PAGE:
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wards her, to see her, who fo lately was his only Delight, and dear to him as Life, now in such Distrefs, submislive at his Feet! to see so fair a Creature feeking his Reconcilement whom she had displeas’d, and suing for his Counsel and Alistance! Disarm’d at once, he lost all his Anger, and thus with peaceful Words he foon rais’d her up from the Ground:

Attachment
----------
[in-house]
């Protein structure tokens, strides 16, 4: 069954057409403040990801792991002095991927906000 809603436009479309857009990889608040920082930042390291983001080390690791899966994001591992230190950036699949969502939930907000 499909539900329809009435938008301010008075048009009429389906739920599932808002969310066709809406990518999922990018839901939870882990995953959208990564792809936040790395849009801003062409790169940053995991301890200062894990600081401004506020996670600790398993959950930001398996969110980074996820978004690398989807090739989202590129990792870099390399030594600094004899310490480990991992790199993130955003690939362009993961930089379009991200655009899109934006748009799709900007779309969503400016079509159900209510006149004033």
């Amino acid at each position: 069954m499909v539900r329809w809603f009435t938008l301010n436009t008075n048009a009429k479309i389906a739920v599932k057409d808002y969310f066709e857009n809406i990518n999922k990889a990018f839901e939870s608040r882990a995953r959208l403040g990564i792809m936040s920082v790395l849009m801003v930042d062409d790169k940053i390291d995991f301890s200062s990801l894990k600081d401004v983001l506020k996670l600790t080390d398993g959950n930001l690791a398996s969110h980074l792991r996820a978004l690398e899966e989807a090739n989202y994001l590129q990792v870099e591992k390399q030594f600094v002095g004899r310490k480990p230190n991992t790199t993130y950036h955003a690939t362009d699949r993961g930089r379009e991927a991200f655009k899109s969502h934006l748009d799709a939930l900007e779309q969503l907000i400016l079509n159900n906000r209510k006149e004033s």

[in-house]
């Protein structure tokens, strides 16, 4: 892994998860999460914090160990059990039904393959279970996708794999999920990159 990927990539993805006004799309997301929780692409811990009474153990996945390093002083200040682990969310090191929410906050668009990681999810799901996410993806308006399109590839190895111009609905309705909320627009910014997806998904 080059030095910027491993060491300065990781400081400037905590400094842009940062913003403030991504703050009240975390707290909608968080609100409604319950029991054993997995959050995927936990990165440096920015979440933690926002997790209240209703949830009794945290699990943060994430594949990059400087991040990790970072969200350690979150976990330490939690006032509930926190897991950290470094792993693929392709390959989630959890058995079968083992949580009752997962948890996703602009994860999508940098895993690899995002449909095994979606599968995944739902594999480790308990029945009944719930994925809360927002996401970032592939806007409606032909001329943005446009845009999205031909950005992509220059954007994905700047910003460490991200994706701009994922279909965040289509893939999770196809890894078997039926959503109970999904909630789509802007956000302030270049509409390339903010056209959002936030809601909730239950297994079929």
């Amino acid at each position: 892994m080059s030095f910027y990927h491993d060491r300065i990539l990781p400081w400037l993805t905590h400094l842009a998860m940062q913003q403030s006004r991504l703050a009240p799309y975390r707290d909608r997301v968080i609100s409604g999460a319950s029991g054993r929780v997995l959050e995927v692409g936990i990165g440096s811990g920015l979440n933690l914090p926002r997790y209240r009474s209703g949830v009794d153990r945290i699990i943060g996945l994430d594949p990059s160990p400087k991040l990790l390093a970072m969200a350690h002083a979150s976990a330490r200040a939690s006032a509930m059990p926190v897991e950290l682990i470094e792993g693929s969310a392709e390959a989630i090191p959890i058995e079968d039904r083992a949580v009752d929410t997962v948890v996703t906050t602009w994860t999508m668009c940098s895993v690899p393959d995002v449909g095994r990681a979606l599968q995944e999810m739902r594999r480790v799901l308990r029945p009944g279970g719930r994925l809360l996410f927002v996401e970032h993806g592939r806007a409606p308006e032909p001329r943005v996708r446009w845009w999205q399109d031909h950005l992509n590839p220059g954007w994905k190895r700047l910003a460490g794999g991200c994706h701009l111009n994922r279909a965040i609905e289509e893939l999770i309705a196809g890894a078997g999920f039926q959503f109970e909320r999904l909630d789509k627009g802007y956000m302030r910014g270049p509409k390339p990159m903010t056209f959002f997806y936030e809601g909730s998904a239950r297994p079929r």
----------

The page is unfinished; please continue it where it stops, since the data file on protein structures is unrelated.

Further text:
UNWAR Y Eve! and too desirous (now as thou wert before) of what thou knowest not, who desirest, that the Punishment of both our Crimes may all light upon thyself! Alas! bear thy own Part first; thou art ill able to sustain his full Wrath, of which as yet thou feel'st but the least Part, and seeft how ill thou can'st bear even my Displeasure. If Prayers could alter the Decrees of Heaven, I would speed to the Place of Judgment before thee; and be heard louder requesting that upon my Head all might be visited, and thy Frailty and infirmer Sex be forgiven; which was committed to my Care, and through my Permission expos'd to Hazard. But rise! ----- Let us contend no more, nor blame each other; we are blam'd enough elsewhere! but let us strive in Offices of Love, how we may make each others Burthen lighter in our Share of Misery; since DEATH threaten'd us this Day, (if I judge right) will prove a slow-pac'd and not a sudden Evil; a long Day's dying, in Augmentation of our Pain; and be entail'd (Oh Misery to think on!) upon our Posterity.